Injured Airman returns to duty, celebrates promotion

  • Published
  • By 1st Lt. Alexis McGee
  • Joint Base McGuire-Dix-Lakehurst Public Affairs
Staff Sgt. Brian Williams is just like any other Airman.

He has been in the Air Force for 13 years, has deployed six times and served as a military working dog handler at the 87th Security Forces Squadron here since 2011.

He is a Phoenix, Ariz., native who enjoys watching his favorite team, the Carolina Panthers, reading comic books and playing video games.

However, Williams is also unique. He returned to work Oct. 28, after a year and a half hiatus from his MWD duties.

Williams was on a temporary duty assignment not for training or career development, but for recovery.

During his second deployment to Afghanistan, in 2012, Williams was severely injured when an improvised explosive device detonated while he was on patrol. He was approximately mid-way through his six-month deployment when the explosion occurred.

He suffered the loss of his left leg above the knee, as well as multiple shrapnel wounds. He spent the past year and half recovering at the Walter Reed National Military Medical Center in Bethesda, Md., undergoing more than 15 surgeries and enduring more than 500 hours of rehabilitation therapy.

Recently, Williams was invited to share his recovery story with 87th Air Base Wing leaders.

As he told his story, he said that just prior to his deployment he purchased a $20 Casio watch to wear while deployed. He said he kept the time set to the time zone back home so he always knew what time it was back in the U.S. After he returned to the U.S. following the explosion, one of his doctors told him that had he not been wearing the unassuming watch, he probably would have lost his left hand completely.

"So if you don't have a 20 dollar Casio watch, you might want to get one," he said jokingly as he told his recovery story.

Williams' fiancée Staff Sgt. Emily Christofaro joined Williams during the conference to tell about the recovery from her perspective and to thank her leaders for providing the means to let her help Williams through his recovery.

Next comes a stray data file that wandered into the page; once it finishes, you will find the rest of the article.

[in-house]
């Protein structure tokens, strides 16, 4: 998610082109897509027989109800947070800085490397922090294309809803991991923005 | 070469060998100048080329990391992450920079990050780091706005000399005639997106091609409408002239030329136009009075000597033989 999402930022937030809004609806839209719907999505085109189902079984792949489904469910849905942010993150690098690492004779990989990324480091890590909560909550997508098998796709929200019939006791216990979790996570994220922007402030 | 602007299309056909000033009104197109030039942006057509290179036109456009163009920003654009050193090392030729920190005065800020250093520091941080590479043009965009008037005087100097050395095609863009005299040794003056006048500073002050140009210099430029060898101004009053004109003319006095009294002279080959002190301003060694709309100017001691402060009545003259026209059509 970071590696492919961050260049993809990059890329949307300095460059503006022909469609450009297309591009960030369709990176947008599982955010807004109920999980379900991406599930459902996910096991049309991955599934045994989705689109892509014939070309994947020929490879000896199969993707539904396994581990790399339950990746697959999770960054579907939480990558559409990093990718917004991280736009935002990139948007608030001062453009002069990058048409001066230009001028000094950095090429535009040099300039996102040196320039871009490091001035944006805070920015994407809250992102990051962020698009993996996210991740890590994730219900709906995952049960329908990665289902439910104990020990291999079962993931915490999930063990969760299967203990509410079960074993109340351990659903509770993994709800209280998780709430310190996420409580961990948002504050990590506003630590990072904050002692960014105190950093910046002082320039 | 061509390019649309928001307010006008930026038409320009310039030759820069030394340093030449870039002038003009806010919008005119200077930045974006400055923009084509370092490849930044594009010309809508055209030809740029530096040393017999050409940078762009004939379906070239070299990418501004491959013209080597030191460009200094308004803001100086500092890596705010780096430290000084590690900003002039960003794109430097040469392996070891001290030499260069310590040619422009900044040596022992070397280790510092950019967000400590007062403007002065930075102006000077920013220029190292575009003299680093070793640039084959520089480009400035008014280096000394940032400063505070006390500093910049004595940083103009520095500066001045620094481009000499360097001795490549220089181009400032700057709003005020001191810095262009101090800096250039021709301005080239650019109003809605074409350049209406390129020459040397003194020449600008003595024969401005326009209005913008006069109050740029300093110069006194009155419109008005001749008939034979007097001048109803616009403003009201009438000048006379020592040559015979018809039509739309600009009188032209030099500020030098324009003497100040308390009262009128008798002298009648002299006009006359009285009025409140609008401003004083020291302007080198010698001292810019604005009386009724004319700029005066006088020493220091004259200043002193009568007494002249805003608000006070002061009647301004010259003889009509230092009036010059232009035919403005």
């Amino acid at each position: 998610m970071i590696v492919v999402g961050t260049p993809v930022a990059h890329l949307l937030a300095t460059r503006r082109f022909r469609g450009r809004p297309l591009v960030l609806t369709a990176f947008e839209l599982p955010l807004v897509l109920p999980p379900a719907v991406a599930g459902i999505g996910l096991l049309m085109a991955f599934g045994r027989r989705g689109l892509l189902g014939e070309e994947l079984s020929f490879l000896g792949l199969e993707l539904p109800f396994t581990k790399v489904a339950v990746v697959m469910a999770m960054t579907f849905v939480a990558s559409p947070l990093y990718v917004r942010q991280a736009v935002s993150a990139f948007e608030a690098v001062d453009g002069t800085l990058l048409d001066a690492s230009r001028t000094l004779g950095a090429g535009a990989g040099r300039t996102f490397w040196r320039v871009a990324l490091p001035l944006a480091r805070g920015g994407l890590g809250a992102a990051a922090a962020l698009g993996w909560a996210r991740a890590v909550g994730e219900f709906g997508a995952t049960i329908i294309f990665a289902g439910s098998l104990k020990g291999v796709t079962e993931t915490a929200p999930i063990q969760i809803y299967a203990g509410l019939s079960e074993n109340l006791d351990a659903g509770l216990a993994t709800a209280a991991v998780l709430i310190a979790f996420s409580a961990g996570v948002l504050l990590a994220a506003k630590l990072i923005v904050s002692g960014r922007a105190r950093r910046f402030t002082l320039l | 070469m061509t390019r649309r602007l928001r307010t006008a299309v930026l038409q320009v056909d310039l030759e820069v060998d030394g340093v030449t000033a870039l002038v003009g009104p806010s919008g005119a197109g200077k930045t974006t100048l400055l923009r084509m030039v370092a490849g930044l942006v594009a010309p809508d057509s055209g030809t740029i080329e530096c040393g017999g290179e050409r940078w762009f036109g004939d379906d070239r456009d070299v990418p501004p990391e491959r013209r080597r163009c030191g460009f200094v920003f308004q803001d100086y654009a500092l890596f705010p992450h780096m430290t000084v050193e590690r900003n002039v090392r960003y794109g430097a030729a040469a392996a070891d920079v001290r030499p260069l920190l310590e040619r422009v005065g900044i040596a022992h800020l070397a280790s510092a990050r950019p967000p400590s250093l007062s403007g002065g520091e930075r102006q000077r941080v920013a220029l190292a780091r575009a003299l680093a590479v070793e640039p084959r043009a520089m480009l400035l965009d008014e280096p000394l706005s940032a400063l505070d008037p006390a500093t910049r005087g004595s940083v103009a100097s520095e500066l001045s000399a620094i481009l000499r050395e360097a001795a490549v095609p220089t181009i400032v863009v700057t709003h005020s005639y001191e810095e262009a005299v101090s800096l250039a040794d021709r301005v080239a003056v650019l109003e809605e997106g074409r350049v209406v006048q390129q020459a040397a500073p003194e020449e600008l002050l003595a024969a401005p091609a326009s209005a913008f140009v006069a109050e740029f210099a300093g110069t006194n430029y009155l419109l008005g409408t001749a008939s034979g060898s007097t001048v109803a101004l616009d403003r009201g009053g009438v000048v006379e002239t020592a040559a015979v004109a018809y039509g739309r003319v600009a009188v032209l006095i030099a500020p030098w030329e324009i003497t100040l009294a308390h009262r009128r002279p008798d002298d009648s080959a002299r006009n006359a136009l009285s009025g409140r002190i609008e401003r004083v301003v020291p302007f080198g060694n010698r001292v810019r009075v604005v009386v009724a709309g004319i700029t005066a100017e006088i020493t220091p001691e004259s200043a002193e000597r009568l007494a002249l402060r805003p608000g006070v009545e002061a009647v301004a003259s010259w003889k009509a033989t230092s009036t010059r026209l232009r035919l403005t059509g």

"Don't let your troops fall under the radar," Christofaro said. "If there is a single Airman in your unit who gets injured and doesn't have anyone to help through the recovery process, let him or her have someone."

Christofaro credited her unit with making it possible for her to stay with Williams as he recovered. She stayed by his side almost consistently during the first nine months of his recovery after his return.

"Had Emily not been there (during my recovery), I just don't know how it would have been," Williams said.

Williams said his recovery thus far has not been easy, but it has been dotted with some unforgettable experiences.

As soon as he began his recovery, Williams asked his unit's leaders about the feasibility of adopting his military working dog, Carly, who was by his side on the day of the explosion. They assured him they would look into it, but since Carly was still in good health and could still perform adequately as a MWD, the chances were slim.

Williams' fellow dog handlers brought Carly down to Bethesda on multiple occasions to visit his friend and partner as Williams' leadership continued their pursuit to have Carly adopted out as his service dog.

At the end of June 2013, Williams had a meeting with then-Secretary of the Air Force Michael Donley. During the meeting, Donley told Williams he had heard that Williams wanted to adopt Carly as a service dog.

Williams confirmed his interest in the adoption and Donley asked him how he felt about being able to adopt Carly "today."

Soon after, Master Sgt. Mike Sherry, the 87th SFS kennel master, and Chief Master Sgt. Scott Pepper, the 87th SFS manager, walked Carly in the room to transfer Carly over to Williams.

Williams was officially presented with Carly during a small ceremony Aug. 28.

During the conference, Williams said that not once during his time in Bethesda did he ever feel lost or forgotten by the base populous.

As a further demonstration of the fact that he was never forgotten, Col. James Hodges, the 87th Air Base Wing commander, along with Lt. Col. Patrick Steen, the 87th SFS commander and Pepper thanked Williams for sharing his story and presented him with another surprise.

In what was a heart-wrenching moment for attendees, Hodges announced that Williams was selected for promotion to the rank of technical sergeant.

"I was just as surprised as anyone else there," Williams said. "I still can't believe I'm 'Tech. Sgt. Williams.'"

Williams admits that he couldn't have done all he has without the robust support of his leadership.

"I just want to do what they expect of me, which is to lead Airmen," he said of his command. "And I am so thankful to my leadership for finding me worthy of this promotion."

Williams has had a long journey to recovery, but despite his injuries continues to stand ready to serve.

"Yes I lost most of my leg, but my heart and brain still work and that's all I need," he said.

Looking to the future, Williams said his long-term goal is to retire at no less than a master sergeant. And for the short term, "I want to be able to run again," he said.